See also our garden article Newstead Abbey Garden
Newstead Abbey is the ancestral home of the poet Lord Byron. Its name derives from the fact that it was originally an abbey founded in 1170 by Henry II. The original 13th century west front of the church survives as does the monastic chapter house which continued in use as a chapel after Henry VIII dissolved the monasteries in 1539. In 1540 the king gave the former monastery to Sir John Byron, ancestor of the poet. He was responsible for changing the abbey into a family home.
The Byron family owned the house and grounds until 1818 when it was purchased from the poet by Thomas Wildman, using his wealth from Jamaican plantations. He repaired and restored much of the house, preserving its medieval origins.
In the period rooms are tapestries, armour, and antique furniture collected by Wildman. The great hall is oak panelled, reputedly from one tree. Medieval stone carvings and manuscripts are on display as are objects, letters, manuscripts, and furniture.
Of special note is the giltwood bed that belonged to Lord Byron. Victorian photo albums, paintings, furniture, and other family objects are also on display.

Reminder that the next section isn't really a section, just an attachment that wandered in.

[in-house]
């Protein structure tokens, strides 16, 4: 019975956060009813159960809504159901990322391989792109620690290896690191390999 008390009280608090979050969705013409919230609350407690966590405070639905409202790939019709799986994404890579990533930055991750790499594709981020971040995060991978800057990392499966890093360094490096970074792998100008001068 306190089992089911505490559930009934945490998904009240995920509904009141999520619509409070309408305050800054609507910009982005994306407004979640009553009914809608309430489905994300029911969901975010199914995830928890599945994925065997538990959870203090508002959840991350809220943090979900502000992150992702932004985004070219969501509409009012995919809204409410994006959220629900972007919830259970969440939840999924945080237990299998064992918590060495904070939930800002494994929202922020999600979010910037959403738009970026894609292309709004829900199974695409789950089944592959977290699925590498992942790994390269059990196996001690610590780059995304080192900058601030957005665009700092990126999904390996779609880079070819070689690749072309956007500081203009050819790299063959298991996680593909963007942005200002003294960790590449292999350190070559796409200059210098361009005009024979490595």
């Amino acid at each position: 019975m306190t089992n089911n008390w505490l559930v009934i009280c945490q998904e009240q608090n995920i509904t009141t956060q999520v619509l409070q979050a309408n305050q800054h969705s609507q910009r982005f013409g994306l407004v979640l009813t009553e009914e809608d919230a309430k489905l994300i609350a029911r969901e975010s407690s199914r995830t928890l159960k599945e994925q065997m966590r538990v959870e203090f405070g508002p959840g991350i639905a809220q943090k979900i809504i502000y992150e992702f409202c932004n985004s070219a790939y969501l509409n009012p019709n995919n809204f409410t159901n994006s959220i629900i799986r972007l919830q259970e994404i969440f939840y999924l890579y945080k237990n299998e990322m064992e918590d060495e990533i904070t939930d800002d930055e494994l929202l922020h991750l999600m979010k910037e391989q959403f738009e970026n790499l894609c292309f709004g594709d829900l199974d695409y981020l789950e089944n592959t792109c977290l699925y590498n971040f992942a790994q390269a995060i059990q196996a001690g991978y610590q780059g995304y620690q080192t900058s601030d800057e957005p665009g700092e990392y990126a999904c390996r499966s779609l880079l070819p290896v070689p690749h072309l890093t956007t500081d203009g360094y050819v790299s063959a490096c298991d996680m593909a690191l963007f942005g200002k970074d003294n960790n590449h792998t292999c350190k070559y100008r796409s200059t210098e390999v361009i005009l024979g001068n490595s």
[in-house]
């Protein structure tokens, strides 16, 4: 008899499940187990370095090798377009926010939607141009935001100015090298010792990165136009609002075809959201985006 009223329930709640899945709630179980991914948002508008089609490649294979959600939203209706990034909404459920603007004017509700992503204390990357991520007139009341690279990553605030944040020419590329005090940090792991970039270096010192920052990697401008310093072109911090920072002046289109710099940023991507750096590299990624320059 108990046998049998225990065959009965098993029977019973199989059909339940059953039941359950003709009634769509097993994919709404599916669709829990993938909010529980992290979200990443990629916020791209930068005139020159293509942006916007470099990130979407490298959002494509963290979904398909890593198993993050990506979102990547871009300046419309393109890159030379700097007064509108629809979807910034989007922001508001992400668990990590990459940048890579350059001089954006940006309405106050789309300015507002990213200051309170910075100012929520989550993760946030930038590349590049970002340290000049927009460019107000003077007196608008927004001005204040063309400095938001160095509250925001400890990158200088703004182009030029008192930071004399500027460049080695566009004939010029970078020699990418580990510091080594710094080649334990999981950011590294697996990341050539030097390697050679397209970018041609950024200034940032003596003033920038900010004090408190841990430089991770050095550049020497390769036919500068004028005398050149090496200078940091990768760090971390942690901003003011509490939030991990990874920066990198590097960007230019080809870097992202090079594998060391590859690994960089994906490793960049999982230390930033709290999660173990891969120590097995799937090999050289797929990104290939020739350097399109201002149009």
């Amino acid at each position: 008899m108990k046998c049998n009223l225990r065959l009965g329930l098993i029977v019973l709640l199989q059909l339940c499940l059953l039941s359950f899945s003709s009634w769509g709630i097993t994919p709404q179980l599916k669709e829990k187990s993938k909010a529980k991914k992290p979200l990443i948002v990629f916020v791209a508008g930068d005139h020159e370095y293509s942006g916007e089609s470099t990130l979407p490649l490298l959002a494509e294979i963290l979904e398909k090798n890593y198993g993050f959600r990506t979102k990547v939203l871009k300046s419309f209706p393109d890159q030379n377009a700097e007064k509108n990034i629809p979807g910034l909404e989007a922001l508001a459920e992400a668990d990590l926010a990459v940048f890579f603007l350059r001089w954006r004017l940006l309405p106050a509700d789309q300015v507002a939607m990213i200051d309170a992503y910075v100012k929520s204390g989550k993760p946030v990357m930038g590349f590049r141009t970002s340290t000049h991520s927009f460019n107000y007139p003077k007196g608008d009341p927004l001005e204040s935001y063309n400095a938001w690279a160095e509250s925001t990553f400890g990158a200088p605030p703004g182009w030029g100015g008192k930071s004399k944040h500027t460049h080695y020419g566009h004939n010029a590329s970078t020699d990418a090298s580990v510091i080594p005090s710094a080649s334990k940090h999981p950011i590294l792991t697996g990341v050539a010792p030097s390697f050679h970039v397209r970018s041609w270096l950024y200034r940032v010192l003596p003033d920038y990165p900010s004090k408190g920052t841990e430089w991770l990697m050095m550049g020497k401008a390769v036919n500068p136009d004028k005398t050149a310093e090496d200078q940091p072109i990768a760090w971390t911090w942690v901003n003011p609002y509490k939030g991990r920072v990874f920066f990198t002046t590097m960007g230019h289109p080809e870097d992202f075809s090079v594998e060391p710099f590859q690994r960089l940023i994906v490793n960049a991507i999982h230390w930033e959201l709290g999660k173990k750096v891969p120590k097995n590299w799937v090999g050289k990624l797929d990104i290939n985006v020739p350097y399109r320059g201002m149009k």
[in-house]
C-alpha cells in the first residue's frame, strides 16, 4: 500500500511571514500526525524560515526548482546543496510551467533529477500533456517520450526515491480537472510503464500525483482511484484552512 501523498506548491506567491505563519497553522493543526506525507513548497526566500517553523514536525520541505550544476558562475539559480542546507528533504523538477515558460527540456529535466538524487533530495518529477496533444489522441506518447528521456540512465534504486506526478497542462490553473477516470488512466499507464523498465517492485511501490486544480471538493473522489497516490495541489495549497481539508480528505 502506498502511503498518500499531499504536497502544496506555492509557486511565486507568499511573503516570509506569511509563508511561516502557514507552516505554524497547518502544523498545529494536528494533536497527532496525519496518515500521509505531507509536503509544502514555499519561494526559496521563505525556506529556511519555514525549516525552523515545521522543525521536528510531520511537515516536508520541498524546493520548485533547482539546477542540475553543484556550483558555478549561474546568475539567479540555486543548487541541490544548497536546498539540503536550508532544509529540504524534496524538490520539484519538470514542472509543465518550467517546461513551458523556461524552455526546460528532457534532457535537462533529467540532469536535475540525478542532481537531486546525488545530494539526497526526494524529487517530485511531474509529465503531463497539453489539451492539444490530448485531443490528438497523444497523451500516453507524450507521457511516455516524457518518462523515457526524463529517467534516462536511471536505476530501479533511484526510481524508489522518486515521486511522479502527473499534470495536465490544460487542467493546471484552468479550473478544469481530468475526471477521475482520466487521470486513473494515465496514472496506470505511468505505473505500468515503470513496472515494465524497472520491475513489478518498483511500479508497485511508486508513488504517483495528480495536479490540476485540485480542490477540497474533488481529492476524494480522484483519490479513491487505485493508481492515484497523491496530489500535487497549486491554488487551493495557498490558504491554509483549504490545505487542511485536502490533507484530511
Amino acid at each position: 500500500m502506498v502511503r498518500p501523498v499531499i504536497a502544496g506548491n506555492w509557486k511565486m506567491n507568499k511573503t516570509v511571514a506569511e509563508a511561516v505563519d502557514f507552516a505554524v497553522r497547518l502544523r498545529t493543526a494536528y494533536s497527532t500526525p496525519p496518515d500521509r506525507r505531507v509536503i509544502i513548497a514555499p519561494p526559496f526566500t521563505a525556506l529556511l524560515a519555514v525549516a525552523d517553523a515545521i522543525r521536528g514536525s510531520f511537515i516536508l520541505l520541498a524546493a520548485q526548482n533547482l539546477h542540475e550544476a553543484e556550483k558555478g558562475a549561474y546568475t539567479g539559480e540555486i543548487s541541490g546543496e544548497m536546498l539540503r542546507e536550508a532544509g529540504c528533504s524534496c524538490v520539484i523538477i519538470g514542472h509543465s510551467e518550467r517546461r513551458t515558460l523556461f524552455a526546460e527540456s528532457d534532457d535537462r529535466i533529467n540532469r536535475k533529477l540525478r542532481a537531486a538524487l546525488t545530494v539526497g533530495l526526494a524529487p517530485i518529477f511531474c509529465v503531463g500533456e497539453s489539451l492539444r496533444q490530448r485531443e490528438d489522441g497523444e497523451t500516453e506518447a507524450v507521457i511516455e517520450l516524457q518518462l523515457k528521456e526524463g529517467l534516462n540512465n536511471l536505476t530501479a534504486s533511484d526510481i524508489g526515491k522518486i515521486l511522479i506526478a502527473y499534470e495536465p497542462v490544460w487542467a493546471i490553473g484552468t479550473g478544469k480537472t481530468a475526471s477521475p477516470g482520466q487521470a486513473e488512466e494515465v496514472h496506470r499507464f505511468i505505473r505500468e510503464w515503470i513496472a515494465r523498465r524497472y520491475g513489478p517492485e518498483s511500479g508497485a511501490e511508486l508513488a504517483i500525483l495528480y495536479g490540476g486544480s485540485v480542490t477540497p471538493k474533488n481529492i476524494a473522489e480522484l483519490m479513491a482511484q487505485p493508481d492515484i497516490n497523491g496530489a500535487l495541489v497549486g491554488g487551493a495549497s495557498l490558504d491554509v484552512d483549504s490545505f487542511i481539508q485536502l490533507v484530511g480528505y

The house changed hands again in 1861 after Wildman’s death when it was purchased by William Frederick Webb, an African explorer. His grandson sold it to Sir Julien Cahn who gave it to the Nottingham Corporation in 1931.
Highlights of the 300-acre park and garden are a lake, ponds, a 17th century walled garden, an 1800s fern garden, a rockery, a sub-tropical garden, a Spanish garden, a Japanese garden and a walled rose garden.
Newstead Abbey and Gardens
Newstead Abbey Park, 12 miles north of Nottingham, near the A60
Close to Junction 27 of the M1; follow the signs for Sherwood Forest until you see the brown signs for the Abbey
Tel. 0 1623 455 900
Open: Grounds: open daily, 9am-5pm/dusk (which ever is sooner) except last Friday in November
House: open Sat, Sun, BH, noon-4pm (last entry 3pm); weekdays during school holidays
Parking; refreshments; shop; adventure playground; picnic area
Website: Newstead Abbey and Gardens
Note: plan a full day to take in all the gardens, park, and abbey and enjoy a lunch in the café.
Photos and content © by Barbara Ballard
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